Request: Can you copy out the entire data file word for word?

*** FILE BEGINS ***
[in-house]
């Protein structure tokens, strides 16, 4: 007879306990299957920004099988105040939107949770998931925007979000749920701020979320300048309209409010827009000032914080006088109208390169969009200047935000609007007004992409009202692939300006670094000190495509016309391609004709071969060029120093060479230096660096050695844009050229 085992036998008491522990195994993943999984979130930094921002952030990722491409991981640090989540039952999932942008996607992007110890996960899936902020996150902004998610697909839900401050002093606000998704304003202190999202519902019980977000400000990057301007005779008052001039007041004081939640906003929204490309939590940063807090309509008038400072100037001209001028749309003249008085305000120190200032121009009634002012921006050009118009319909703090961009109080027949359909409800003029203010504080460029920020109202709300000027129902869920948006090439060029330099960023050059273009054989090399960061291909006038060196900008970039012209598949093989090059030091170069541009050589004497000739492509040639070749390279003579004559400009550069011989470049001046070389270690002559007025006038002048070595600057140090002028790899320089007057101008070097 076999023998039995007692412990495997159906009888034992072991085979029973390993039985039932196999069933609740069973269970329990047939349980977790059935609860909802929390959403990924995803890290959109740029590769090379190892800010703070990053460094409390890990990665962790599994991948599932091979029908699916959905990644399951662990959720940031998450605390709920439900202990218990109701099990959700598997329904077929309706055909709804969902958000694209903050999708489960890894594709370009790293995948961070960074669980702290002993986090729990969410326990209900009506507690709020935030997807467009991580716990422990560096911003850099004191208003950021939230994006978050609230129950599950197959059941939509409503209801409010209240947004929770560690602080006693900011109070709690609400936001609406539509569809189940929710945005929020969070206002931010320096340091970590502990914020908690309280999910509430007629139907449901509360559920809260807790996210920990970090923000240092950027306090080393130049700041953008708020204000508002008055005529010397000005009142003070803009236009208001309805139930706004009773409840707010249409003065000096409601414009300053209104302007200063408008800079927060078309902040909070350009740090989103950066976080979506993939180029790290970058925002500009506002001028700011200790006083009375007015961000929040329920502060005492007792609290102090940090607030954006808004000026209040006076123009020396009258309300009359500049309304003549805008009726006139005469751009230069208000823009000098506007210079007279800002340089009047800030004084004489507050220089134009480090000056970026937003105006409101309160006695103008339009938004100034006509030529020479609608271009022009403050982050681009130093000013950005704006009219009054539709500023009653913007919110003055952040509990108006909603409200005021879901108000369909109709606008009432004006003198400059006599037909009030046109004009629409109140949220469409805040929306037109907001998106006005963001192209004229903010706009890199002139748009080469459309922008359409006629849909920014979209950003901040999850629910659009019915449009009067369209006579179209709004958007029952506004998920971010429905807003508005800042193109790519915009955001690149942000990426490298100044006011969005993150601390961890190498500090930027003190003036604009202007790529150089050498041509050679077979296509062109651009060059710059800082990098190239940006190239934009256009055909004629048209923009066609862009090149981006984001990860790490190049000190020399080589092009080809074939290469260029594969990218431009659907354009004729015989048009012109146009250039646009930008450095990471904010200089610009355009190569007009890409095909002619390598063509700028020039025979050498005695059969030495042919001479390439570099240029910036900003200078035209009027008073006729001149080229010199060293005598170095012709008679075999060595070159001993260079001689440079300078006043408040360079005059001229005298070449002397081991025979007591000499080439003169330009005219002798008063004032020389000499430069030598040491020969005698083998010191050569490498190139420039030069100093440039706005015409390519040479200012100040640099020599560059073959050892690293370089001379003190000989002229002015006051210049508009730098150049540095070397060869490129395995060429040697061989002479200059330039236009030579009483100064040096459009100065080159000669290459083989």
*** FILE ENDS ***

[in-house]
């Protein structure tokens, strides 16, 4: 007879306990299957920004099988105040939107949770998931925007979000749920701020979320300048309209409010827009000032914080006088109208390169969009200047935000609007007004992409009202692939300006670094000190495509016309391609004709071969060029120093060479230096660096050695844009050229 085992036998008491522990195994993943999984979130930094921002952030990722491409991981640090989540039952999932942008996607992007110890996960899936902020996150902004998610697909839900401050002093606000998704304003202190999202519902019980977000400000990057301007005779008052001039007041004081939640906003929204490309939590940063807090309509008038400072100037001209001028749309003249008085305000120190200032121009009634002012921006050009118009319909703090961009109080027949359909409800003029203010504080460029920020109202709300000027129902869920948006090439060029330099960023050059273009054989090399960061291909006038060196900008970039012209598949093989090059030091170069541009050589004497000739492509040639070749390279003579004559400009550069011989470049001046070389270690002559007025006038002048070595600057140090002028790899320089007057101008070097 076999023998039995007692412990495997159906009888034992072991085979029973390993039985039932196999069933609740069973269970329990047939349980977790059935609860909802929390959403990924995803890290959109740029590769090379190892800010703070990053460094409390890990990665962790599994991948599932091979029908699916959905990644399951662990959720940031998450605390709920439900202990218990109701099990959700598997329904077929309706055909709804969902958000694209903050999708489960890894594709370009790293995948961070960074669980702290002993986090729990969410326990209900009506507690709020935030997807467009991580716990422990560096911003850099004191208003950021939230994006978050609230129950599950197959059941939509409503209801409010209240947004929770560690602080006693900011109070709690609400936001609406539509569809189940929710945005929020969070206002931010320096340091970590502990914020908690309280999910509430007629139907449901509360559920809260807790996210920990970090923000240092950027306090080393130049700041953008708020204000508002008055005529010397000005009142003070803009236009208001309805139930706004009773409840707010249409003065000096409601414009300053209104302007200063408008800079927060078309902040909070350009740090989103950066976080979506993939180029790290970058925002500009506002001028700011200790006083009375007015961000929040329920502060005492007792609290102090940090607030954006808004000026209040006076123009020396009258309300009359500049309304003549805008009726006139005469751009230069208000823009000098506007210079007279800002340089009047800030004084004489507050220089134009480090000056970026937003105006409101309160006695103008339009938004100034006509030529020479609608271009022009403050982050681009130093000013950005704006009219009054539709500023009653913007919110003055952040509990108006909603409200005021879901108000369909109709606008009432004006003198400059006599037909009030046109004009629409109140949220469409805040929306037109907001998106006005963001192209004229903010706009890199002139748009080469459309922008359409006629849909920014979209950003901040999850629910659009019915449009009067369209006579179209709004958007029952506004998920971010429905807003508005800042193109790519915009955001690149942000990426490298100044006011969005993150601390961890190498500090930027003190003036604009202007790529150089050498041509050679077979296509062109651009060059710059800082990098190239940006190239934009256009055909004629048209923009066609862009090149981006984001990860790490190049000190020399080589092009080809074939290469260029594969990218431009659907354009004729015989048009012109146009250039646009930008450095990471904010200089610009355009190569007009890409095909002619390598063509700028020039025979050498005695059969030495042919001479390439570099240029910036900003200078035209009027008073006729001149080229010199060293005598170095012709008679075999060595070159001993260079001689440079300078006043408040360079005059001229005298070449002397081991025979007591000499080439003169330009005219002798008063004032020389000499430069030598040491020969005698083998010191050569490498190139420039030069100093440039706005015409390519040479200012100040640099020599560059073959050892690293370089001379003190000989002229002015006051210049508009730098150049540095070397060869490129395995060429040697061989002479200059330039236009030579009483100064040096459009100065080159000669290459083989």